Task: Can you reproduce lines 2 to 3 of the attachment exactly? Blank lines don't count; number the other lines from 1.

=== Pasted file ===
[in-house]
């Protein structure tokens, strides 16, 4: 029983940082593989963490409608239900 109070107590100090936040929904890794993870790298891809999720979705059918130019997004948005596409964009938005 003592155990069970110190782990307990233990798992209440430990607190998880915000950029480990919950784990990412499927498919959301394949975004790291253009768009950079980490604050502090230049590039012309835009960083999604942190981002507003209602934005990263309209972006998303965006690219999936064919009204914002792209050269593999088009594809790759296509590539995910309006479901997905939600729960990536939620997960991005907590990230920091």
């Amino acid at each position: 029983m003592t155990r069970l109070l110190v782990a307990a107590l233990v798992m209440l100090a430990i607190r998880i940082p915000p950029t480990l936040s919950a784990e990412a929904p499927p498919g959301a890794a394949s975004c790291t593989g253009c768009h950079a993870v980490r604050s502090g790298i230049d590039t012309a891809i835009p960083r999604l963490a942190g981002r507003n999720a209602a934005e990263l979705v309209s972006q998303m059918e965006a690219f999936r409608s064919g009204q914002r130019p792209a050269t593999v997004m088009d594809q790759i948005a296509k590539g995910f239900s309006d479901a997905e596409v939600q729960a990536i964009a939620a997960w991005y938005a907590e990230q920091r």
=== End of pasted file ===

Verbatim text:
């Protein structure tokens, strides 16, 4: 029983940082593989963490409608239900 109070107590100090936040929904890794993870790298891809999720979705059918130019997004948005596409964009938005 003592155990069970110190782990307990233990798992209440430990607190998880915000950029480990919950784990990412499927498919959301394949975004790291253009768009950079980490604050502090230049590039012309835009960083999604942190981002507003209602934005990263309209972006998303965006690219999936064919009204914002792209050269593999088009594809790759296509590539995910309006479901997905939600729960990536939620997960991005907590990230920091």
């Amino acid at each position: 029983m003592t155990r069970l109070l110190v782990a307990a107590l233990v798992m209440l100090a430990i607190r998880i940082p915000p950029t480990l936040s919950a784990e990412a929904p499927p498919g959301a890794a394949s975004c790291t593989g253009c768009h950079a993870v980490r604050s502090g790298i230049d590039t012309a891809i835009p960083r999604l963490a942190g981002r507003n999720a209602a934005e990263l979705v309209s972006q998303m059918e965006a690219f999936r409608s064919g009204q914002r130019p792209a050269t593999v997004m088009d594809q790759i948005a296509k590539g995910f239900s309006d479901a997905e596409v939600q729960a990536i964009a939620a997960w991005y938005a907590e990230q920091r």